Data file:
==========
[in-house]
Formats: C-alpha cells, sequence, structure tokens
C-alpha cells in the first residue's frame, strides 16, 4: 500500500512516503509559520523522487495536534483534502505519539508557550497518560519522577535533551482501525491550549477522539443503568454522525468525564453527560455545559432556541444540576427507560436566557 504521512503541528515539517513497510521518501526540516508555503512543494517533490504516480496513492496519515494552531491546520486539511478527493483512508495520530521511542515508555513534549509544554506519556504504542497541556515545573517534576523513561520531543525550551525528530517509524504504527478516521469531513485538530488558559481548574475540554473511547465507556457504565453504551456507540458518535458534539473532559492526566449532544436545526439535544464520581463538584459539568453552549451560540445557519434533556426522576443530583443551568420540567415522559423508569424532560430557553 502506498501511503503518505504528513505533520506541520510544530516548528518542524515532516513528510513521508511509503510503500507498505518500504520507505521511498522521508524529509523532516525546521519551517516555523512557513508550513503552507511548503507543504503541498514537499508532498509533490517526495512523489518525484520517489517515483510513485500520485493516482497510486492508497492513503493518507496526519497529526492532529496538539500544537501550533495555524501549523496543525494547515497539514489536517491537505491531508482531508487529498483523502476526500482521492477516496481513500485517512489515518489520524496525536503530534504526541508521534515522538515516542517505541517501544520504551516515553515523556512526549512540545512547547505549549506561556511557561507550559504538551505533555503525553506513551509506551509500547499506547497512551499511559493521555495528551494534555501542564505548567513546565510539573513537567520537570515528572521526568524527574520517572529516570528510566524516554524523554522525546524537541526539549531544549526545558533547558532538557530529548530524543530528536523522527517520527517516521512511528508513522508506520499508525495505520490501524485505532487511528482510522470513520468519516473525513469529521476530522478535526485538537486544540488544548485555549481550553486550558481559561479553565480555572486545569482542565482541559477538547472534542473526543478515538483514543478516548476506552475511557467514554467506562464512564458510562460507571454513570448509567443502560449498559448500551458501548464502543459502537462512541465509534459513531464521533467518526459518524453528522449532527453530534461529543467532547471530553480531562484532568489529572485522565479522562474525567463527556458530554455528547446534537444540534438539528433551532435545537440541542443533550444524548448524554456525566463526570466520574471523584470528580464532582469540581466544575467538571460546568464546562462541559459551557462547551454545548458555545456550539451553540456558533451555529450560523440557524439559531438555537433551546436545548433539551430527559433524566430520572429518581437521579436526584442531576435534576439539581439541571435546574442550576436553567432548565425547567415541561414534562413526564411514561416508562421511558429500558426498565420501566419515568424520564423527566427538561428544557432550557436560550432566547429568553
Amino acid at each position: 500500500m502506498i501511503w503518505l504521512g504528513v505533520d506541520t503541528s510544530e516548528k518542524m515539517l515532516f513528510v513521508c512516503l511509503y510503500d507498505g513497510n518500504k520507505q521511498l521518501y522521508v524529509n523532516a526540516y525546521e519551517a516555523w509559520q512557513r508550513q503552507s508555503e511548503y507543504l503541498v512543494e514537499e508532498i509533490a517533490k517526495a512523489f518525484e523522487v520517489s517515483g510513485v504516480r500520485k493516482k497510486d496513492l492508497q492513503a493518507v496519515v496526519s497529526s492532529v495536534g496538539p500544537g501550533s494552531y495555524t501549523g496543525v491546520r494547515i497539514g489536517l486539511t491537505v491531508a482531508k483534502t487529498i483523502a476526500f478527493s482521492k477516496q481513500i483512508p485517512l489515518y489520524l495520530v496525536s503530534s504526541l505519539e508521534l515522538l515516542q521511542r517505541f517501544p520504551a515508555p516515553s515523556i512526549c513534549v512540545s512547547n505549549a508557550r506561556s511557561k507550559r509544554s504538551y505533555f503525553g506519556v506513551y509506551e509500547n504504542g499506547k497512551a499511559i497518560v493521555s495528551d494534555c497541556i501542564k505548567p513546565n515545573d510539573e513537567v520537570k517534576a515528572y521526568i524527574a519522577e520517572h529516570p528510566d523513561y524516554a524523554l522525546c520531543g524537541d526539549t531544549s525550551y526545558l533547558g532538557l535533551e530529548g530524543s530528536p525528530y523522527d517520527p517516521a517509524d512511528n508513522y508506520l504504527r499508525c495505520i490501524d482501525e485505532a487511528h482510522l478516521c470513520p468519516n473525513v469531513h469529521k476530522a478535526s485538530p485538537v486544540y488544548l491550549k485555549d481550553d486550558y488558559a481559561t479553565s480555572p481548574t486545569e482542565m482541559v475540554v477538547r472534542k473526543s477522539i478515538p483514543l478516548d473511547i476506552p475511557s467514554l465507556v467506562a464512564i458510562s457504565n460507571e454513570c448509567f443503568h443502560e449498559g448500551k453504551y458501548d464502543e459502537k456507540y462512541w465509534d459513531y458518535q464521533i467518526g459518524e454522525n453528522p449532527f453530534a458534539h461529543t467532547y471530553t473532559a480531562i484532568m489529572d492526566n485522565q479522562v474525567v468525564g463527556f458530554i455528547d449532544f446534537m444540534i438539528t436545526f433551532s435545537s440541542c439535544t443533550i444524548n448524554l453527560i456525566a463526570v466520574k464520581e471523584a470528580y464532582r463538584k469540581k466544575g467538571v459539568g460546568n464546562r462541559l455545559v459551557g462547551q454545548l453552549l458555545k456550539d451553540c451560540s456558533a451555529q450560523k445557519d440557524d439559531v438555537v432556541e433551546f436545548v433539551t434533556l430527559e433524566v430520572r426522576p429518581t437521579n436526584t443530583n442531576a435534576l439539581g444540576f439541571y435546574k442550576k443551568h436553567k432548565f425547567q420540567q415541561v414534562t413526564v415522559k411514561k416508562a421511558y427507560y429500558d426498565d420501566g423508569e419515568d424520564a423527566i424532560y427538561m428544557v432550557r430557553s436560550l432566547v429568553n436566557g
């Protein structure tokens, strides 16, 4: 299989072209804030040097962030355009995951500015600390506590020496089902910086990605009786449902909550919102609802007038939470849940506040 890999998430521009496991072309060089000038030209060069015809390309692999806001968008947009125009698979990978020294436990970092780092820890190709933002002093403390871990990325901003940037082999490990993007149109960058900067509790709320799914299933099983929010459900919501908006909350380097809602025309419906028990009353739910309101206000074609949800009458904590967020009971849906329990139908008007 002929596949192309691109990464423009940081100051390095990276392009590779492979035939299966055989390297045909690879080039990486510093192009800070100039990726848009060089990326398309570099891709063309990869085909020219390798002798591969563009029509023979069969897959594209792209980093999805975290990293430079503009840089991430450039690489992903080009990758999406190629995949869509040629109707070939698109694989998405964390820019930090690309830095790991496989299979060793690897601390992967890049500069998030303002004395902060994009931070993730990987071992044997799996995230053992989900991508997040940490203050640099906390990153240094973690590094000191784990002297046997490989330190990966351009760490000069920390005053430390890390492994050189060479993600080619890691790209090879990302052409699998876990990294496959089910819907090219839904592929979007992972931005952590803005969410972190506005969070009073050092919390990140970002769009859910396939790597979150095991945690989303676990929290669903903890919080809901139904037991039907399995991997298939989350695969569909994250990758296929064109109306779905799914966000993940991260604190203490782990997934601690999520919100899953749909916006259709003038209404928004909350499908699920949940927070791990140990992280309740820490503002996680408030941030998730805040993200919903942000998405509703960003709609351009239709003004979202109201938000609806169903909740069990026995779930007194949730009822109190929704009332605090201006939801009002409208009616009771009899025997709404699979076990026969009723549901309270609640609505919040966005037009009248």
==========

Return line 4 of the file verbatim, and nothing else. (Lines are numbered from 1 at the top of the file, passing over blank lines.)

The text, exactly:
Amino acid at each position: 500500500m502506498i501511503w503518505l504521512g504528513v505533520d506541520t503541528s510544530e516548528k518542524m515539517l515532516f513528510v513521508c512516503l511509503y510503500d507498505g513497510n518500504k520507505q521511498l521518501y522521508v524529509n523532516a526540516y525546521e519551517a516555523w509559520q512557513r508550513q503552507s508555503e511548503y507543504l503541498v512543494e514537499e508532498i509533490a517533490k517526495a512523489f518525484e523522487v520517489s517515483g510513485v504516480r500520485k493516482k497510486d496513492l492508497q492513503a493518507v496519515v496526519s497529526s492532529v495536534g496538539p500544537g501550533s494552531y495555524t501549523g496543525v491546520r494547515i497539514g489536517l486539511t491537505v491531508a482531508k483534502t487529498i483523502a476526500f478527493s482521492k477516496q481513500i483512508p485517512l489515518y489520524l495520530v496525536s503530534s504526541l505519539e508521534l515522538l515516542q521511542r517505541f517501544p520504551a515508555p516515553s515523556i512526549c513534549v512540545s512547547n505549549a508557550r506561556s511557561k507550559r509544554s504538551y505533555f503525553g506519556v506513551y509506551e509500547n504504542g499506547k497512551a499511559i497518560v493521555s495528551d494534555c497541556i501542564k505548567p513546565n515545573d510539573e513537567v520537570k517534576a515528572y521526568i524527574a519522577e520517572h529516570p528510566d523513561y524516554a524523554l522525546c520531543g524537541d526539549t531544549s525550551y526545558l533547558g532538557l535533551e530529548g530524543s530528536p525528530y523522527d517520527p517516521a517509524d512511528n508513522y508506520l504504527r499508525c495505520i490501524d482501525e485505532a487511528h482510522l478516521c470513520p468519516n473525513v469531513h469529521k476530522a478535526s485538530p485538537v486544540y488544548l491550549k485555549d481550553d486550558y488558559a481559561t479553565s480555572p481548574t486545569e482542565m482541559v475540554v477538547r472534542k473526543s477522539i478515538p483514543l478516548d473511547i476506552p475511557s467514554l465507556v467506562a464512564i458510562s457504565n460507571e454513570c448509567f443503568h443502560e449498559g448500551k453504551y458501548d464502543e459502537k456507540y462512541w465509534d459513531y458518535q464521533i467518526g459518524e454522525n453528522p449532527f453530534a458534539h461529543t467532547y471530553t473532559a480531562i484532568m489529572d492526566n485522565q479522562v474525567v468525564g463527556f458530554i455528547d449532544f446534537m444540534i438539528t436545526f433551532s435545537s440541542c439535544t443533550i444524548n448524554l453527560i456525566a463526570v466520574k464520581e471523584a470528580y464532582r463538584k469540581k466544575g467538571v459539568g460546568n464546562r462541559l455545559v459551557g462547551q454545548l453552549l458555545k456550539d451553540c451560540s456558533a451555529q450560523k445557519d440557524d439559531v438555537v432556541e433551546f436545548v433539551t434533556l430527559e433524566v430520572r426522576p429518581t437521579n436526584t443530583n442531576a435534576l439539581g444540576f439541571y435546574k442550576k443551568h436553567k432548565f425547567q420540567q415541561v414534562t413526564v415522559k411514561k416508562a421511558y427507560y429500558d426498565d420501566g423508569e419515568d424520564a423527566i424532560y427538561m428544557v432550557r430557553s436560550l432566547v429568553n436566557g